LinkedIn Article 02 March 2020
John Harvey - The Travel Carbon Project
Could the construction of a new 'Green Runway' at London Heathrow Airport be viewed as the world’s #1 travel carbon offset opportunity?
Sounds crazy right? But I’m talking here about the idea of replacing the current plans for airport growth with an alternative proposal for the third runway. No expansion in terminal buildings, facilities or flight capacity. Just the physical construction of a new runway (a 'Green Runway') to remove congestion and increase flight efficiency.
This would require all stakeholders to adopt a completely different perspective on the purpose of the development. It would need the Capital Markets, Government, Courts, Planners and Climate Protesters to accept that continued growth in capacity is not the only way that Airports and Airlines can succeed.
There is a global climate crisis. CO2 from aircraft engines is a primary contributor. Avoiding air travel may be argued as the best way to reduce travel carbon but, unless enough people do it collectively (and airline schedules are reduced) then aircraft still fly and no CO2 is saved.
The existing proposals for a third runway are based on development and infrastructure which enables growth in capacity: increasing flights and increasing travel carbon.
But, what if the runway is built – with no additional growth objective - what if flights were kept to the current LHR capacity of 480,000 movements a year?
The positive impact of a 'Green Runway' would be to REDUCE the time that EVERY single aircraft travelling to and from LHR spends in the sky - Especially the 240,000 landings.
Incoming aircraft are already slowed up to 350 miles out. Meaning air traffic controllers in Europe are actively slowing LHR bound planes because of congestion. When aircraft arrive into UK airspace they are then placed into holding patterns (further increasing time).
All of this can add 10 minutes, 15 minutes, 20 minutes and more to every flight. Very rarely is an aircraft able to fly directly into LHR and land immediately without any holding.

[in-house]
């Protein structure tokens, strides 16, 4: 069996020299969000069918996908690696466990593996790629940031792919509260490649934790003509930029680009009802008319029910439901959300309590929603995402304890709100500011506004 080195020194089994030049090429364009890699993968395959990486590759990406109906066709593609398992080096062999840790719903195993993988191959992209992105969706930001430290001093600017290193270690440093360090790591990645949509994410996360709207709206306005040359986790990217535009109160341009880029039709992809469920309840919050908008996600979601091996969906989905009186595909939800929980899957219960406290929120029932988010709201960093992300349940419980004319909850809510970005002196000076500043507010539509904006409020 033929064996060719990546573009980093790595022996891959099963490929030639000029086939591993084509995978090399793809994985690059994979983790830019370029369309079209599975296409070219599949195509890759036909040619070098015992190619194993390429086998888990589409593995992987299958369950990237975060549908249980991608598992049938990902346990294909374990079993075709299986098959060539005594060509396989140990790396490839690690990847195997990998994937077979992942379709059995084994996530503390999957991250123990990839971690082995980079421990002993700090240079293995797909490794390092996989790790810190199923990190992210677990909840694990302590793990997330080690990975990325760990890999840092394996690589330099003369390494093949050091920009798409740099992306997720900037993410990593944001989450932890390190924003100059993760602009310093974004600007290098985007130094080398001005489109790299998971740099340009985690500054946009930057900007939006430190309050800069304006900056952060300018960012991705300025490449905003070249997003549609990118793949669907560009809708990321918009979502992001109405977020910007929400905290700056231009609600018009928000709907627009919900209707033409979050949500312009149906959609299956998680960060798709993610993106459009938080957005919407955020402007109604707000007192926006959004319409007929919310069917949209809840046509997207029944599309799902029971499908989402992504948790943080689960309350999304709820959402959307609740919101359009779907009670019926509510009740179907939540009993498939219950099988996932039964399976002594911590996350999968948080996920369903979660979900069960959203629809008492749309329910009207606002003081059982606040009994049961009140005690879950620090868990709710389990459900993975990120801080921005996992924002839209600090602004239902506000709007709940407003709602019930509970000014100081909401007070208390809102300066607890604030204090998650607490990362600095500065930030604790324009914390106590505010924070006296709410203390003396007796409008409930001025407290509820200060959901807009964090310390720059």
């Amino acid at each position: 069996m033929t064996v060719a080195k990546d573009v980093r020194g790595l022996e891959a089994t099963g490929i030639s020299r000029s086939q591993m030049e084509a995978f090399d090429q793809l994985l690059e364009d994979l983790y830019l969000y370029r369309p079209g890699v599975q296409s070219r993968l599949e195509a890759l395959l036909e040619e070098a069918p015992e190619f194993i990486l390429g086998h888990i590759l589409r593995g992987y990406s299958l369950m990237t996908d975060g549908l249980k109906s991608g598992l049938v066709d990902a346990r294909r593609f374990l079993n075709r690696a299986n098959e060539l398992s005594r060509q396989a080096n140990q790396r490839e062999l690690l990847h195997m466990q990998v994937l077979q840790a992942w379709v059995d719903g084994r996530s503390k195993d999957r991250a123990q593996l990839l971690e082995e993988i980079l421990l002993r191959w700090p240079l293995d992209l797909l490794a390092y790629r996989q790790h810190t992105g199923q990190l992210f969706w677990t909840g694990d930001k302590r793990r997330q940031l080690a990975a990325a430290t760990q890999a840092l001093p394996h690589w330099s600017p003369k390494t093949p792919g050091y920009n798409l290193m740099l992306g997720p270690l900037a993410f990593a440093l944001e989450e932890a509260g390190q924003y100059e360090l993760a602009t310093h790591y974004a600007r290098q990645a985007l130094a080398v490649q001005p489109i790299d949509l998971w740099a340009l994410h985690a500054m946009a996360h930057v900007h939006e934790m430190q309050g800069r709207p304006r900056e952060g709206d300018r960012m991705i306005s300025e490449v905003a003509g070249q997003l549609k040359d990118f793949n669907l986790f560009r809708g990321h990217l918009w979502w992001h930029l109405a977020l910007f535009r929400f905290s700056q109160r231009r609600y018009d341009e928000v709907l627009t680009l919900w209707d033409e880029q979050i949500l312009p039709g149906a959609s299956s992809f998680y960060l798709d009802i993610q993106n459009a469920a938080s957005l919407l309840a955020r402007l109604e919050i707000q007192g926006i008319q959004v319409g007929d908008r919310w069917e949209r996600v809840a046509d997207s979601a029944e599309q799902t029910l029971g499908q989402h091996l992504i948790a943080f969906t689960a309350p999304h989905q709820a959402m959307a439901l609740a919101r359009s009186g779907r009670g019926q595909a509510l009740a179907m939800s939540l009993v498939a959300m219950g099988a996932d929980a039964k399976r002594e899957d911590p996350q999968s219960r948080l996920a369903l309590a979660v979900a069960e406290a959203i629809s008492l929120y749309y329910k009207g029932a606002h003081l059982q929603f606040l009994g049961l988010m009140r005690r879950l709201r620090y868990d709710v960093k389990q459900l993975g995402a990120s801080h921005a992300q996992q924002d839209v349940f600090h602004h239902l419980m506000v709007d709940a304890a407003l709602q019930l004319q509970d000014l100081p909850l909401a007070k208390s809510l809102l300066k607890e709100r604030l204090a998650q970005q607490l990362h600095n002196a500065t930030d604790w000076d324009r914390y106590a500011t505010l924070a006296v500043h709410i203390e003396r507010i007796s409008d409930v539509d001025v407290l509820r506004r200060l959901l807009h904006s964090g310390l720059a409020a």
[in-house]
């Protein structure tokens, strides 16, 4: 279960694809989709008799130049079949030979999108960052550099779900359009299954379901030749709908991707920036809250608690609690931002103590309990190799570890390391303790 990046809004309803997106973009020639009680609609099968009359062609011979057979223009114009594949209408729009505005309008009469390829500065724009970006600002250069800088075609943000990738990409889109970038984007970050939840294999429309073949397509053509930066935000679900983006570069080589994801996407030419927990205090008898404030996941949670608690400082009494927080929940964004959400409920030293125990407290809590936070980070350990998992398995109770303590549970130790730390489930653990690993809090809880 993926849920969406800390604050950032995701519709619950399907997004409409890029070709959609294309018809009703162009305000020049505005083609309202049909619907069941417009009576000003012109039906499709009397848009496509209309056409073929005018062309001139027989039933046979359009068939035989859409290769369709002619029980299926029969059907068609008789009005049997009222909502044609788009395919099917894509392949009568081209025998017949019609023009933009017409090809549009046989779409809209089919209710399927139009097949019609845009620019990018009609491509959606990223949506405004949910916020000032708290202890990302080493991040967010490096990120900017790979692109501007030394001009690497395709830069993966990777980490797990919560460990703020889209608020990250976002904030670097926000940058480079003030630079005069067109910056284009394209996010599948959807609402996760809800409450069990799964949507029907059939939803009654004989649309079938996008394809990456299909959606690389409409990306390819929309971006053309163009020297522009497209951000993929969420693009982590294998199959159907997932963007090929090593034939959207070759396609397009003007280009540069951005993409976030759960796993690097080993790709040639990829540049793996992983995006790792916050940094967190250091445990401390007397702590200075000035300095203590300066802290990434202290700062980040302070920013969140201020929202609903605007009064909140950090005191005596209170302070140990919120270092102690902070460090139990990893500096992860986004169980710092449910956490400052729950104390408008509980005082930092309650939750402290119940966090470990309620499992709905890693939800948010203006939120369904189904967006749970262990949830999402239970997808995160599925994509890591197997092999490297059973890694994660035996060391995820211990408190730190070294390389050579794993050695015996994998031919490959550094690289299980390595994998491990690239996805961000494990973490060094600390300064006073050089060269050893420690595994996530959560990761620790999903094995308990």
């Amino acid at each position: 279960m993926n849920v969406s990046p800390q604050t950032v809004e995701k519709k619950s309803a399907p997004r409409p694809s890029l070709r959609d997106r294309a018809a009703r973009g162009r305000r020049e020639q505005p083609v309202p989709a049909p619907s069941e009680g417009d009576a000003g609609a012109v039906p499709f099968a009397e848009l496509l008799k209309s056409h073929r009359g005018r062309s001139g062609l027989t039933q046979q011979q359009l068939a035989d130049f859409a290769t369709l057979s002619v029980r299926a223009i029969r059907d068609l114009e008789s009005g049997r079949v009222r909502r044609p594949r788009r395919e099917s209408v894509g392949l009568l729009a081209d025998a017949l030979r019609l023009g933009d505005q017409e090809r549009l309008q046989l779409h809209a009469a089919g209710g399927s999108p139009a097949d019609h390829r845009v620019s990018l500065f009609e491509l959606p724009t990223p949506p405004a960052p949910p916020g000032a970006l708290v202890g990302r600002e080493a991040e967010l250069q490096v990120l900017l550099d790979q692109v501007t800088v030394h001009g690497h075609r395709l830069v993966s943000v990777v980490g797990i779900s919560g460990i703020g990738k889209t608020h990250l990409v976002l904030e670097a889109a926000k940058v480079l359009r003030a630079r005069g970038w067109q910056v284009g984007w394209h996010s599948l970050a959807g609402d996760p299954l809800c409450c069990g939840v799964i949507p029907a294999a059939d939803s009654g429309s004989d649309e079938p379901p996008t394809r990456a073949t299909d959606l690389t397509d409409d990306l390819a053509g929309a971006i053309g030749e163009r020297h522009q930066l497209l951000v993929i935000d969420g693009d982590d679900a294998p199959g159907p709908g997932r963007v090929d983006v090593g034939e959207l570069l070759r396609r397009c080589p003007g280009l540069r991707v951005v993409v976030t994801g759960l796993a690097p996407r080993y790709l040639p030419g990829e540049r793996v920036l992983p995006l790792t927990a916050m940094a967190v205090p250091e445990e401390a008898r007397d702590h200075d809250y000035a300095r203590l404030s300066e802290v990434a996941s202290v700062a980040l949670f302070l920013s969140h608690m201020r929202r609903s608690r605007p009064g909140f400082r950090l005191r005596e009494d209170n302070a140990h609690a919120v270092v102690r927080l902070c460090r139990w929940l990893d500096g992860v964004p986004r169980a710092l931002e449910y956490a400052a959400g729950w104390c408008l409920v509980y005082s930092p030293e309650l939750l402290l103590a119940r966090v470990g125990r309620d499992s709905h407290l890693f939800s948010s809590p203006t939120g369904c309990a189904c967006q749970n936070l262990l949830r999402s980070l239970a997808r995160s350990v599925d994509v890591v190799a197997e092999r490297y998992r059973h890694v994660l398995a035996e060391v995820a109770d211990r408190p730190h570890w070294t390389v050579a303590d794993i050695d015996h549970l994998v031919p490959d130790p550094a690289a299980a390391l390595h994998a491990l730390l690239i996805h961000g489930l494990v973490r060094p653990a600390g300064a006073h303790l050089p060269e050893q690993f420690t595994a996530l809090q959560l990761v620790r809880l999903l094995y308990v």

Now imagine if all of that time is removed from every landing. Removing all of those additional hours of aviation fuel being burned. Perhaps 50,000 hours less flying (maybe more)? Stopping millions of tonnes of CO2 being emitted into the atmosphere every year.
Building a third runway - a Green Runway - could offer a unique new focus for travel carbon funding and provide certainty that offset money is being spent on a project that directly REDUCES the environmental impact of flying.
It would also make the overall travel experience so much better for the 80 million people who travel through Heathrow each year!
If LHR continues with its current proposals for growth (and wins an appeal) it will take 10 years to build the planned extension. Not only will this increase capacity to over 700,000 movements a year but all of the interim CO2 savings potential will be lost.
There is much debate about the need to take 'urgent action' on climate change - why not apply this to building a new Green Runway? The UK has the proven ability to fast-track planning, remove red tape and build major civil engineering projects quickly - if it 'needs' to. (Think 2012 Olympics and the massive construction completed there in under 4 years).
Traditional investors may not like the idea of developing a new runway without commercial growth. However, more progressive investors, creative global corporations and travel carbon funds could be the way to make it happen. We just need to view the strategic challenge differently and measure ROI from an environmental perspective!
In terms of Travel Carbon reduction, a 'Green Runway' at London Heathrow could be the worlds #1 short term opportunity.
The positive impact of a 'Green Runway' would REDUCE the time that EVERY aircraft flying to and from LHR spends in the sky.
All major companies have the environment on their agenda and there is little doubt it will be a key subject for board discussion during 2020 and through the years ahead.
Previously, the main focus will have been on the impact of your company's own operations on the environment. This is now extending to the wider impact of the company’s overall activity - which includes corporate travel.
Any company that needs to travel to do business, has a challenge. Can it justify its travel? Can it demonstrate it has processes and systems designed to question the need for travel? Does it have a way of avoiding travel and utilising alternatives?
If it must travel, what is its approach to offsetting and investing in schemes that balance the impact of its travel on the environment?
CEOs will be expected to have a clear understanding of these subjects and be able to describe to shareholders, investors and the media how the company manages the situation today - and intends to deal with the impact of its travel going forward.
Previously, CEOs had little interest in the administration of the company travel programme - after all, the outside world rarely asked them how travel is booked or airfare savings are achieved.
But, now that travel has an environmental impact - the outside world becomes interested.